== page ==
CS Ellis: Four ways to digitise the supply chain

By Matthew Bratherton
Matthew Bratherton, Commercial Manager and logistics specialist at C S Ellis discusses the four ways supply chains can digitalise their operations...

Digitisation can make your organisation's supply chain far more efficient, cost-effective, and, above all, customer driven. While all the while ensuring that your business remains at the very forefront of the evolutions in the industry.


If you think that terms such as IoT, AI and big data are just buzzwords, you'd be wrong to distance them from your supply chain and logistic operations. Once these associated technologies come together, they're capable of creating a digital supply that's more efficient, cheaper and more productive than any supply chain management techniques you've undertaken previously.

Of course, that’s not to say that digitisation has not posed new challenges for many organisations, which have suddenly found themselves in a position where they need to adapt quickly in the face of global trade shifts and changing customer expectations. COVID-19 and Brexit are just two such examples. 

However, significant changes will always create enormous challenges, particularly when an area as vital as the supply chain is concerned. Turning good ideas into real value, without risking the chain's integrity, needs to be thought about very carefully.

To start turning these great ideas into tangible value for the business, you should consider these four options to begin turning your operation digital.

#1: Incorporating Track and Trace Technology

The demand for real-time supply chain updates, particularly in the face of the COVID pandemic, is at an all-time high at the moment. It's not enough for an organisation to know when orders left their premises in the hope that shipments will arrive at their destination in one piece. 

A track and trace system, or a "verified risk management capability", will help your business, partners, relevant authorities, and consumers to manage their deliveries and respond to any risks during the delivery process.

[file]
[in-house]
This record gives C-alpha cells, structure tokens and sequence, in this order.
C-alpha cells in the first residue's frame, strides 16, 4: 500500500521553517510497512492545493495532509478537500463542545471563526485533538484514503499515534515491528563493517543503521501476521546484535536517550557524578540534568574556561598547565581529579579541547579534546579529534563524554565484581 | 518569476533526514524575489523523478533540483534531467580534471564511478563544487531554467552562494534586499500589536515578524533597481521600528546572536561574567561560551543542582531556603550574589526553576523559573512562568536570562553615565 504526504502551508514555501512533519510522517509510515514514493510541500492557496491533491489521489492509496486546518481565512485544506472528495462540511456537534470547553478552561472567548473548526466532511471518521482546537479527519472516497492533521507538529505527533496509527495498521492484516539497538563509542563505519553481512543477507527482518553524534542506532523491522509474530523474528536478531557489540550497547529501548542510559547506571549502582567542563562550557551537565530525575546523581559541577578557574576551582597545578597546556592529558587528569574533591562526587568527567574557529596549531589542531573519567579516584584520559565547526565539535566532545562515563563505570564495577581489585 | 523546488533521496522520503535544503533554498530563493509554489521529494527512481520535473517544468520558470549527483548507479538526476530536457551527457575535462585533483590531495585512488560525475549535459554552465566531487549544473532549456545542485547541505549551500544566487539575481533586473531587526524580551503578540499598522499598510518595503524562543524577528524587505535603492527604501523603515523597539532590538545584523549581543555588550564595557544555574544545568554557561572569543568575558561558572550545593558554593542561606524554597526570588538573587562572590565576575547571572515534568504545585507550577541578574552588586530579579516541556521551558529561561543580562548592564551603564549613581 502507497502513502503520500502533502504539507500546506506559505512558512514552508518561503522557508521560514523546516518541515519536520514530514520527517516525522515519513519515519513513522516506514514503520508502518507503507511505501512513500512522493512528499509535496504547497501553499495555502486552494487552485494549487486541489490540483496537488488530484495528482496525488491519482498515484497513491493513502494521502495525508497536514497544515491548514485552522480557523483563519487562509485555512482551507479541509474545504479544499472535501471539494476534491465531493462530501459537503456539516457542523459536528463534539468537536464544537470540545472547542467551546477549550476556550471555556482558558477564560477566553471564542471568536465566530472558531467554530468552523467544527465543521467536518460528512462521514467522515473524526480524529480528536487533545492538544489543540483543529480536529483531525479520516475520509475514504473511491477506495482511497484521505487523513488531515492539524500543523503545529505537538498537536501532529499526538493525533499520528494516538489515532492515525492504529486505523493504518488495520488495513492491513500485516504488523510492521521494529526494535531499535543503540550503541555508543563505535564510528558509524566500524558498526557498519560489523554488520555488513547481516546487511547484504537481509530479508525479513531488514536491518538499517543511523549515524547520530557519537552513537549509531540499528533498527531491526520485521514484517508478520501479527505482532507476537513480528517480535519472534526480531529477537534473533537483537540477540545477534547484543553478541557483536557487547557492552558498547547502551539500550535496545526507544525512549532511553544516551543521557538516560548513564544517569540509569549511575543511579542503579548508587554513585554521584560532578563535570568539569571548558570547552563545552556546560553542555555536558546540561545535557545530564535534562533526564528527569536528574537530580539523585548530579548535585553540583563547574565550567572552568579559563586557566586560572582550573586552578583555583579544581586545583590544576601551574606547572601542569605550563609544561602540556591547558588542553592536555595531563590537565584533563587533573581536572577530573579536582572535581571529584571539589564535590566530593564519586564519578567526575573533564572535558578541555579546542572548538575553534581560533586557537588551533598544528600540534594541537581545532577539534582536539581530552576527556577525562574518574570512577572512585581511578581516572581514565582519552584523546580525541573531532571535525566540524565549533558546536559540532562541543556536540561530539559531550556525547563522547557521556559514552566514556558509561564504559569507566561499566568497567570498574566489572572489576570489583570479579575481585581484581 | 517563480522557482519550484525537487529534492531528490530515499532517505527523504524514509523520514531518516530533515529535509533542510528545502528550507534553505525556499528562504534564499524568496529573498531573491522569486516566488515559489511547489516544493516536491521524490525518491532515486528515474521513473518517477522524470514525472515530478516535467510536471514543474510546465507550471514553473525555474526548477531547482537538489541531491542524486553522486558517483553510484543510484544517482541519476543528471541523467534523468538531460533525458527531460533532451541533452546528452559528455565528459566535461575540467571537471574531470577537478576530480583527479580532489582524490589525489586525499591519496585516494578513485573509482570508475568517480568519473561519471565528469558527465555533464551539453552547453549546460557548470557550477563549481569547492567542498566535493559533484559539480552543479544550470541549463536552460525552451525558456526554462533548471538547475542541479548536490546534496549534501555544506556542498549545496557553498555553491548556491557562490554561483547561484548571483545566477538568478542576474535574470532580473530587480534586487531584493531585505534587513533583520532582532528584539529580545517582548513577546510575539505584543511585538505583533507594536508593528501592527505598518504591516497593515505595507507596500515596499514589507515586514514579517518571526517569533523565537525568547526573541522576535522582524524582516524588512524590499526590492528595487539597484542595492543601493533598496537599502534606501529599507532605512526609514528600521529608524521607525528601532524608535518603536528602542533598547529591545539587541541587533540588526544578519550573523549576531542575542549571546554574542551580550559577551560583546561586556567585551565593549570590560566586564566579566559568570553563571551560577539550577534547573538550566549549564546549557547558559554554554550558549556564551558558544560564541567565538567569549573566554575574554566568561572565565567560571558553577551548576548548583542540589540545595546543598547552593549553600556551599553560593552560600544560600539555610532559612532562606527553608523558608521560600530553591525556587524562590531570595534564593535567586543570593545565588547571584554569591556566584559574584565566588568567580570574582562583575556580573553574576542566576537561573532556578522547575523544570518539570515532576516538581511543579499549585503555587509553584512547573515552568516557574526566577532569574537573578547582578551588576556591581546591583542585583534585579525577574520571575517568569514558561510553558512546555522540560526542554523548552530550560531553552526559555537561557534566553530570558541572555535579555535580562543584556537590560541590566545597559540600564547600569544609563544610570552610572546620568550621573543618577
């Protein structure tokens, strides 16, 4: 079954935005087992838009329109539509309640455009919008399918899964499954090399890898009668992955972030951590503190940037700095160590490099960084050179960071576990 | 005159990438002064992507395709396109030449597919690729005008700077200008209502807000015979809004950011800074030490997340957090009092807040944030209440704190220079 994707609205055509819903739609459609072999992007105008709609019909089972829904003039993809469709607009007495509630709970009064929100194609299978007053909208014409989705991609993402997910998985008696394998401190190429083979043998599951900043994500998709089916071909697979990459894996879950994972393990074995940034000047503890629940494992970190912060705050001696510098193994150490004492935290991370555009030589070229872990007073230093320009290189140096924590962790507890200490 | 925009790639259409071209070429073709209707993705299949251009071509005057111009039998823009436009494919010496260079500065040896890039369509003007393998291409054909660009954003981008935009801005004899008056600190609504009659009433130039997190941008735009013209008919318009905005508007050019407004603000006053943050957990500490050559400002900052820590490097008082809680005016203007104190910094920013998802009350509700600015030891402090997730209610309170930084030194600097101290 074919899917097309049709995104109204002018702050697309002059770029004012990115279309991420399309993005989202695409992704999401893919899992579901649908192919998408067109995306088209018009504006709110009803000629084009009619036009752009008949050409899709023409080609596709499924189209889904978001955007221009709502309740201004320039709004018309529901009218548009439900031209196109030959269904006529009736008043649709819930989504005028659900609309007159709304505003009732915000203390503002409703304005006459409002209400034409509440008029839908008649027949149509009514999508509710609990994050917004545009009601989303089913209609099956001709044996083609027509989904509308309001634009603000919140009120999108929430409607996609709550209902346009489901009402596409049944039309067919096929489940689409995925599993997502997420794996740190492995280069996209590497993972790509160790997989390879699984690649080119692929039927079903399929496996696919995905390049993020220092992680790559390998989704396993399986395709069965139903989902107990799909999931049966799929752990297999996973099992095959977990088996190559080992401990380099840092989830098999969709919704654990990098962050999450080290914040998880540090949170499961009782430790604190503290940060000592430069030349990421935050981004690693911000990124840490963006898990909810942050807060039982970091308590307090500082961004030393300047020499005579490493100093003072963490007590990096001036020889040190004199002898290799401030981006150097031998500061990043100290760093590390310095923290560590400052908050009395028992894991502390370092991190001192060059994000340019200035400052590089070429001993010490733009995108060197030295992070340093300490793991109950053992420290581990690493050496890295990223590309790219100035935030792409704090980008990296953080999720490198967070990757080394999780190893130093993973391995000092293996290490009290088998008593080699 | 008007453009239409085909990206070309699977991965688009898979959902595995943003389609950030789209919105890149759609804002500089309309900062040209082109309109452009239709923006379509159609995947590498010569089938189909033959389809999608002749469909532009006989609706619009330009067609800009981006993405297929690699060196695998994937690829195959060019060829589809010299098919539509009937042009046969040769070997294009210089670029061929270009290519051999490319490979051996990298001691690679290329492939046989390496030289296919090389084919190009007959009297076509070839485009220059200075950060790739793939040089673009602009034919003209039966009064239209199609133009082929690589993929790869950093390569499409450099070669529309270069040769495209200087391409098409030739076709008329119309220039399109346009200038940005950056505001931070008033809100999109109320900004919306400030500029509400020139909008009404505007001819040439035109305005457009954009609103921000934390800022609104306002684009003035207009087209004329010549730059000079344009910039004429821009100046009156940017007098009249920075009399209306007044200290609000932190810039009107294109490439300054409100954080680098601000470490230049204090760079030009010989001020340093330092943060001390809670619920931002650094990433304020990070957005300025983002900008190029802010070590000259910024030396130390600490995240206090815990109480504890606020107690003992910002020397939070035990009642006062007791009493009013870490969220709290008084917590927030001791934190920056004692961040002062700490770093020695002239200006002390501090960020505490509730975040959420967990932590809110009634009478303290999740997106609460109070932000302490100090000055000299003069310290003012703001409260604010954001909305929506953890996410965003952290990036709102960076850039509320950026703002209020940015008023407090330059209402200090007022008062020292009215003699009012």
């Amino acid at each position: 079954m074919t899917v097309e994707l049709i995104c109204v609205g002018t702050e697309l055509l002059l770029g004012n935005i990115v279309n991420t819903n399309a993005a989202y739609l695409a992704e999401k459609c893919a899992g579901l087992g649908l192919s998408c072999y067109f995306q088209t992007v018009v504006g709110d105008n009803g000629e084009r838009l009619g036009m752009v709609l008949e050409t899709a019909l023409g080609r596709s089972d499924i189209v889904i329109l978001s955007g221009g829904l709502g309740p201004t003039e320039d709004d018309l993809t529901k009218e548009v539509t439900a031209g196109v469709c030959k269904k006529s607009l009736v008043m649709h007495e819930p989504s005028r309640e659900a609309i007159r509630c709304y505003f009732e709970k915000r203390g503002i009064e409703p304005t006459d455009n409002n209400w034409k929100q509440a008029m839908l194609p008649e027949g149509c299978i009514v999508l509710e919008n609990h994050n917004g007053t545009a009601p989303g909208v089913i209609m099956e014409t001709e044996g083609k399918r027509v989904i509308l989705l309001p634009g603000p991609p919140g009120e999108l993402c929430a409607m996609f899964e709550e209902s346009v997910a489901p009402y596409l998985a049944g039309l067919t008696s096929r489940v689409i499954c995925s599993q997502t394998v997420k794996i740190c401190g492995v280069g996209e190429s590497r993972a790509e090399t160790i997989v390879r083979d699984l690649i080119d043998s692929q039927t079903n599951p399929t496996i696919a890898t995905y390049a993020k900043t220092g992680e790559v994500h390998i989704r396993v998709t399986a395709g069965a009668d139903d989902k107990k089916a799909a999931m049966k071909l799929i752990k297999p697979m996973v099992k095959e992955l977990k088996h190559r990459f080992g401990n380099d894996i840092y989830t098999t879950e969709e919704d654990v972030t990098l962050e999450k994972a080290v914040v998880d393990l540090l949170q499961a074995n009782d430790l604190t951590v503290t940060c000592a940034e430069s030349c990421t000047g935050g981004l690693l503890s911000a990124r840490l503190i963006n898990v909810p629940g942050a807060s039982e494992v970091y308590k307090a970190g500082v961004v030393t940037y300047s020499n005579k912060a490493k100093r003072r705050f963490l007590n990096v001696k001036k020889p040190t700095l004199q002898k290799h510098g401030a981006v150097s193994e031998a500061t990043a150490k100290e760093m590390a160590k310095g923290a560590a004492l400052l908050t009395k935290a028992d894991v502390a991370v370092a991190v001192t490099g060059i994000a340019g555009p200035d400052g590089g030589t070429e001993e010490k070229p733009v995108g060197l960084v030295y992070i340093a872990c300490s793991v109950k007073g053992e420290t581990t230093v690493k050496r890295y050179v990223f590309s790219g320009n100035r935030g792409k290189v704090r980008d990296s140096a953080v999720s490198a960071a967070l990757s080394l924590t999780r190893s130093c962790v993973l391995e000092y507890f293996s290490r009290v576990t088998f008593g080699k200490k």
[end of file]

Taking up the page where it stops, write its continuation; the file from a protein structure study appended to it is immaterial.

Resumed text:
#2: RFID, Bluetooth and 3D Printing

Radio frequency identification (RFID) and Bluetooth tech are now considered the minimum requirements for a business that seeks a more efficient supply chain – these help track inventory movement throughout a warehouse or factory and are beneficial during the picking and packing process.

3D printers can generate the readable sensor tags that are tracked by Bluetooth or RFID technology. By attaching these to inventory you can monitor the location, temperature, and humidity level of a product – this is obviously especially key when it comes to dealing with perishable items. 

When combining these technologies, organisations gain greater visibility over the entire supply chain range, including transportation networks and cargo handling.

#3: Robotics

These days automated robotic solutions working alongside your workforce is no longer consigned to the annuls of a good sci-fi novel. 

With the ever-increasing evolution of robotic solutions in the order fulfilment sector, you may find that your organisation is in an excellent position to integrate automated solutions into the overall operational structure. 

In many scenarios, implementing automation solutions can reduce and improve the division of labour. With less reliance on human intervention in roles that can be completely automated, it means that you can use human experience to improve other areas of your organisation.

#4: Embracing Industry 4.0 Evolutions

Adopting a holistic approach that leverages Industry 4.0 digital technology such as the Internet of Things (IoT), big data and in-depth analytics can sharpen the competitive edge within the supply chain.

A modern supply chain can be broken down into siloed stages which incorporate marketing, development, manufacturing and distribution until it finally reaches the end-customer. 

Digitalisation brings down the walls around these seemingly separate entities and creates a completely integrated ecosystem that gives all the players involved a completely transparent picture of what is happening. Therefore, every touchpoint from manufacturing and logistics to suppliers and the consumer will have some notion of the goings-on at every point along the way. 


Companies that will lead the way with advanced supply chains will be those who continue to invest heavily in the digitisation of their organisation in the coming years, according to Forbes

As per the Forbes article, 9% of businesses with the most sophisticated digitisation levels are moving ahead of the pack in terms of reaping the most significant rewards.

So, the question is, can your organisation risk falling further behind?

For more information on manufacturing topics - please take a look at the latest edition of Manufacturing Global.

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